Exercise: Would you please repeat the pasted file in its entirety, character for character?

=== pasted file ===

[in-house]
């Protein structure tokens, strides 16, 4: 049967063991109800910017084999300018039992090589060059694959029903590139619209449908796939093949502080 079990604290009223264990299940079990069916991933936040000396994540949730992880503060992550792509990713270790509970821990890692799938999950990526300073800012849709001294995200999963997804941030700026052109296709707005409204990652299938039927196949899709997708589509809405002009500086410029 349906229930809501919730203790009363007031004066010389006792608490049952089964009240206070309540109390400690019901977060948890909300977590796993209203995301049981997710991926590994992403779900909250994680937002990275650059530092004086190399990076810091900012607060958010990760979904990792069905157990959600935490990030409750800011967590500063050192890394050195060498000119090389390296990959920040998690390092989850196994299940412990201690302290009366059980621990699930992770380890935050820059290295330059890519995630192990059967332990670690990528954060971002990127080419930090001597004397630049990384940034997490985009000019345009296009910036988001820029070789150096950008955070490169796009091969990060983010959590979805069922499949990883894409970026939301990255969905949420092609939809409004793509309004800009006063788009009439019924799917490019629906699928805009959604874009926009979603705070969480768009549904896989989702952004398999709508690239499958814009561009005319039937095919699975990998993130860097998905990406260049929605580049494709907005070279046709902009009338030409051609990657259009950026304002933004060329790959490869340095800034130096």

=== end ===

[in-house]
């Protein structure tokens, strides 16, 4: 049967063991109800910017084999300018039992090589060059694959029903590139619209449908796939093949502080 079990604290009223264990299940079990069916991933936040000396994540949730992880503060992550792509990713270790509970821990890692799938999950990526300073800012849709001294995200999963997804941030700026052109296709707005409204990652299938039927196949899709997708589509809405002009500086410029 349906229930809501919730203790009363007031004066010389006792608490049952089964009240206070309540109390400690019901977060948890909300977590796993209203995301049981997710991926590994992403779900909250994680937002990275650059530092004086190399990076810091900012607060958010990760979904990792069905157990959600935490990030409750800011967590500063050192890394050195060498000119090389390296990959920040998690390092989850196994299940412990201690302290009366059980621990699930992770380890935050820059290295330059890519995630192990059967332990670690990528954060971002990127080419930090001597004397630049990384940034997490985009000019345009296009910036988001820029070789150096950008955070490169796009091969990060983010959590979805069922499949990883894409970026939301990255969905949420092609939809409004793509309004800009006063788009009439019924799917490019629906699928805009959604874009926009979603705070969480768009549904896989989702952004398999709508690239499958814009561009005319039937095919699975990998993130860097998905990406260049929605580049494709907005070279046709902009009338030409051609990657259009950026304002933004060329790959490869340095800034130096």